Weep Holes, 2022. Detail of installation at MASS MoCA; on view through January 2023. Photo: Tony Luong

Object Lessons: Lily Cox-Richard

“Weep holes” is such an evocative phrase. Many people aren’t aware of its architectural meaning. They might think of leaking orifices or crying eyeballs, which also work in terms of relieving pressure or finding equilibrium. I was thinking about this as an example of how energies flow through a space to heal and rebalance a system. Like the relief after a good sob, there’s a kind of balance restored. Without this release, the pressure becomes too great, and we, like retaining walls, begin to collapse.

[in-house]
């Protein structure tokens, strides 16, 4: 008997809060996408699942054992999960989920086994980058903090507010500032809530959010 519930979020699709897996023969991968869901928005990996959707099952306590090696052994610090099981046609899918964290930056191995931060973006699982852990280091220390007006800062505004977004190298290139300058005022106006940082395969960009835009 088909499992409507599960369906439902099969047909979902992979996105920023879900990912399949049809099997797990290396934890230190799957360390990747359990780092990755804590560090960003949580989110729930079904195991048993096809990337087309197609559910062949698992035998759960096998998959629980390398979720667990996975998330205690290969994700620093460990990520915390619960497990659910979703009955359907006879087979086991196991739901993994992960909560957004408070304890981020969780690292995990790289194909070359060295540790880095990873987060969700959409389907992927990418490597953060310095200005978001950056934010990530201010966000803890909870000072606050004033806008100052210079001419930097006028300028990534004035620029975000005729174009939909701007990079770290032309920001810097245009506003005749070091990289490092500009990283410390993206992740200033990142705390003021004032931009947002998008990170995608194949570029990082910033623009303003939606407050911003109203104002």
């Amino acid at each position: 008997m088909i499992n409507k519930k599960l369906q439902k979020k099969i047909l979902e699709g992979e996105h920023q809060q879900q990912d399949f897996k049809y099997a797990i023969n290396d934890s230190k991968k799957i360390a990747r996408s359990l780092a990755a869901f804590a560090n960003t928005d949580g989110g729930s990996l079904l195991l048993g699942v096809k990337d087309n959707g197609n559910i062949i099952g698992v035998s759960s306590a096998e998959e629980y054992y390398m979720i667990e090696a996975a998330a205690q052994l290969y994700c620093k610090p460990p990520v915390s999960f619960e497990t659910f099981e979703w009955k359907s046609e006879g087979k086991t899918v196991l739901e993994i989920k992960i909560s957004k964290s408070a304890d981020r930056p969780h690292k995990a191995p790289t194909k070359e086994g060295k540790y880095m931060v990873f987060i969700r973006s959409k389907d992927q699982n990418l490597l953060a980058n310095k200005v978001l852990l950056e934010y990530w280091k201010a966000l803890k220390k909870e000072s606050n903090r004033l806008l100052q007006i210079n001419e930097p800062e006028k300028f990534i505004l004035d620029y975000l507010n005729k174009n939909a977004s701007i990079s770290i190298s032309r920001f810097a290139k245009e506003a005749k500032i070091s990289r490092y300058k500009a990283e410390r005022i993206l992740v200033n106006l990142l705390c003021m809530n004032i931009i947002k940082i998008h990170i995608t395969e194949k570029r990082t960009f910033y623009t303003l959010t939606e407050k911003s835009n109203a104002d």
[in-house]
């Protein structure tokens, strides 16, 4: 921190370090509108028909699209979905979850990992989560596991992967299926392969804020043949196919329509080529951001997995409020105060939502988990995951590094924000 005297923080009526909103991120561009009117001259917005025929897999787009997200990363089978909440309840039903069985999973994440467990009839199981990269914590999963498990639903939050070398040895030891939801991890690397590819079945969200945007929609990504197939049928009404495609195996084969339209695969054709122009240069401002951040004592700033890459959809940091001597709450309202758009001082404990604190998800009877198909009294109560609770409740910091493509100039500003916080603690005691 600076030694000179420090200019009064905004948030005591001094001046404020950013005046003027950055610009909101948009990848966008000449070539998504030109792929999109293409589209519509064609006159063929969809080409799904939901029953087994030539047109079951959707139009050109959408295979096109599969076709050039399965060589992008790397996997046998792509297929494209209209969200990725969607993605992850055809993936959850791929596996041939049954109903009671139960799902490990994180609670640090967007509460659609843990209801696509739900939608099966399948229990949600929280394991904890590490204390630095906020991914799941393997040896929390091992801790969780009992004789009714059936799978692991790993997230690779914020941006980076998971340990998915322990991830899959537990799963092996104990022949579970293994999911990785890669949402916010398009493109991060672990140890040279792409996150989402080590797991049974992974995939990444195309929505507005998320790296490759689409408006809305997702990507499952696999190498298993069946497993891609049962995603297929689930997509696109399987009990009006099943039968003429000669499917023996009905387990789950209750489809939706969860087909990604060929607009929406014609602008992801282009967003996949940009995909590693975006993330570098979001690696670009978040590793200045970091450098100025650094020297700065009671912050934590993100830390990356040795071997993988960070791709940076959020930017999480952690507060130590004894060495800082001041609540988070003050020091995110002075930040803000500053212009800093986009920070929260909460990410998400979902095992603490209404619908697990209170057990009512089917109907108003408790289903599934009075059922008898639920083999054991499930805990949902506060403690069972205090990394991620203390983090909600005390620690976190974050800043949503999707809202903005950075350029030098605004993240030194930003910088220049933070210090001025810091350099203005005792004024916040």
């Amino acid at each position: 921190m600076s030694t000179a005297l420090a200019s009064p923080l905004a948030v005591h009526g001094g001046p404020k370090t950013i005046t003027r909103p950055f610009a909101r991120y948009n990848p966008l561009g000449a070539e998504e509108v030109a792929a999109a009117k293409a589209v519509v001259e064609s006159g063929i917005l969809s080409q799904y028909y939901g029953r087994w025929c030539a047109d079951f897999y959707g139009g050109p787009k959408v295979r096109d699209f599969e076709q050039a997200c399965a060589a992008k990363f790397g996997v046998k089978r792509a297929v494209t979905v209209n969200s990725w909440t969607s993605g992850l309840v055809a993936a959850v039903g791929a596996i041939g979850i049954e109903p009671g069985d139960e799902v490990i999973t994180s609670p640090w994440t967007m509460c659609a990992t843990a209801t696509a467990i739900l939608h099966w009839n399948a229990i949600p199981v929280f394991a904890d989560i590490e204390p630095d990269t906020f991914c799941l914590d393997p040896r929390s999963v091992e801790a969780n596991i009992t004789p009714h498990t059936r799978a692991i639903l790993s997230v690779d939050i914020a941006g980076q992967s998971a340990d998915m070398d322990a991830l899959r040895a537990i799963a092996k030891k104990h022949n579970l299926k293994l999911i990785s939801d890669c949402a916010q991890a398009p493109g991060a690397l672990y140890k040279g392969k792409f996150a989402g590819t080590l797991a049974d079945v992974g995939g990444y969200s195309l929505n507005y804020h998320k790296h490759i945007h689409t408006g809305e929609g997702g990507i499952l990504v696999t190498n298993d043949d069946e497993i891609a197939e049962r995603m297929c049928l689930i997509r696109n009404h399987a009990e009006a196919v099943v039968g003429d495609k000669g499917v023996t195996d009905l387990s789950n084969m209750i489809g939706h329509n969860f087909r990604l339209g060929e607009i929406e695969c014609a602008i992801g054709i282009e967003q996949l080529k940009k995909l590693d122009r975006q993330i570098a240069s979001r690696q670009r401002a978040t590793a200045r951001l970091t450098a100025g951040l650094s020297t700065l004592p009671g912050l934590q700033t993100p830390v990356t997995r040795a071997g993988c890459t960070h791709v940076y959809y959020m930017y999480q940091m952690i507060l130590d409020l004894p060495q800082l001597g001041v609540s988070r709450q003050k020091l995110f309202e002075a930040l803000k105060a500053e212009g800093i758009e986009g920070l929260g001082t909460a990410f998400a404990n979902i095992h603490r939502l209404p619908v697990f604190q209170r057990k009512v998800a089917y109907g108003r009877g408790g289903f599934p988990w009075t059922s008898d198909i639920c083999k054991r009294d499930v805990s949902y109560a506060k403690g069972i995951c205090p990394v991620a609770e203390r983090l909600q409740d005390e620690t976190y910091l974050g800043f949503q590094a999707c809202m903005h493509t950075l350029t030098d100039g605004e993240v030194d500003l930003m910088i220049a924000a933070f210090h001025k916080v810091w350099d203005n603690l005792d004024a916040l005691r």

I think a lot about how objects can subvert the roles we assign to them. There’s a playfulness and a desire in these materials. Sand bags that barricaded against rising waters support sand castles, while fire hoses weave between columns to form the edge of a basket. A drone chandelier released from surveillance duty gets to throw rainbows; while tomato cages, kudzu, and bamboo bind themselves into starburst trellises. Arborist’s rope, loosely spliced by many different hands and held together with beads, stitches, and lashings, feels mycelial, a metonym for complicated interconnections that can grow, break, or become something completely new—like the fire pits that I made and sent to friends, which temporarily re-gather in the gallery, some flamboyantly repaired. A giant broom made of backer rod seems to have just swept through the space and now stands attentively still. Everywhere there’s a possibility for something else, for a kind of lightness, or charge, that casts humans—no longer the main characters—in a different role. Materials, systems, and objects have an agency that they’re flexing; they’re equal players in this other possible—or already adjacent, nearly future—world.